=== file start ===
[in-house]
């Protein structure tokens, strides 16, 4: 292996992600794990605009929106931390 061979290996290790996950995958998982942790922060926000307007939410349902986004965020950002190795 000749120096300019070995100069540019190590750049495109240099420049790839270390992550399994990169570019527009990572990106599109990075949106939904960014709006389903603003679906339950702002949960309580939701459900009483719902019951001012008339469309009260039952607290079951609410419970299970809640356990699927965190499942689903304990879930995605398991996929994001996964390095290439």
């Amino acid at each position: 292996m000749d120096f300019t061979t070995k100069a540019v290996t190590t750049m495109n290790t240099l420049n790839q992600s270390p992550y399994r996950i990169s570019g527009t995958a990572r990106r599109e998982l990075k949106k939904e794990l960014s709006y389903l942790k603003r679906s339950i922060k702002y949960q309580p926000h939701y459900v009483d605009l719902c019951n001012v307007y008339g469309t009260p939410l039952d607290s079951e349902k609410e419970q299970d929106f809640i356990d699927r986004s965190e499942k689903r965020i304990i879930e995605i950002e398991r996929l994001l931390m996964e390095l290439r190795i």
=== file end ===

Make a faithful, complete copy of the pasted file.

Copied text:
[in-house]
């Protein structure tokens, strides 16, 4: 292996992600794990605009929106931390 061979290996290790996950995958998982942790922060926000307007939410349902986004965020950002190795 000749120096300019070995100069540019190590750049495109240099420049790839270390992550399994990169570019527009990572990106599109990075949106939904960014709006389903603003679906339950702002949960309580939701459900009483719902019951001012008339469309009260039952607290079951609410419970299970809640356990699927965190499942689903304990879930995605398991996929994001996964390095290439």
């Amino acid at each position: 292996m000749d120096f300019t061979t070995k100069a540019v290996t190590t750049m495109n290790t240099l420049n790839q992600s270390p992550y399994r996950i990169s570019g527009t995958a990572r990106r599109e998982l990075k949106k939904e794990l960014s709006y389903l942790k603003r679906s339950i922060k702002y949960q309580p926000h939701y459900v009483d605009l719902c019951n001012v307007y008339g469309t009260p939410l039952d607290s079951e349902k609410e419970q299970d929106f809640i356990d699927r986004s965190e499942k689903r965020i304990i879930e995605i950002e398991r996929l994001l931390m996964e390095l290439r190795i």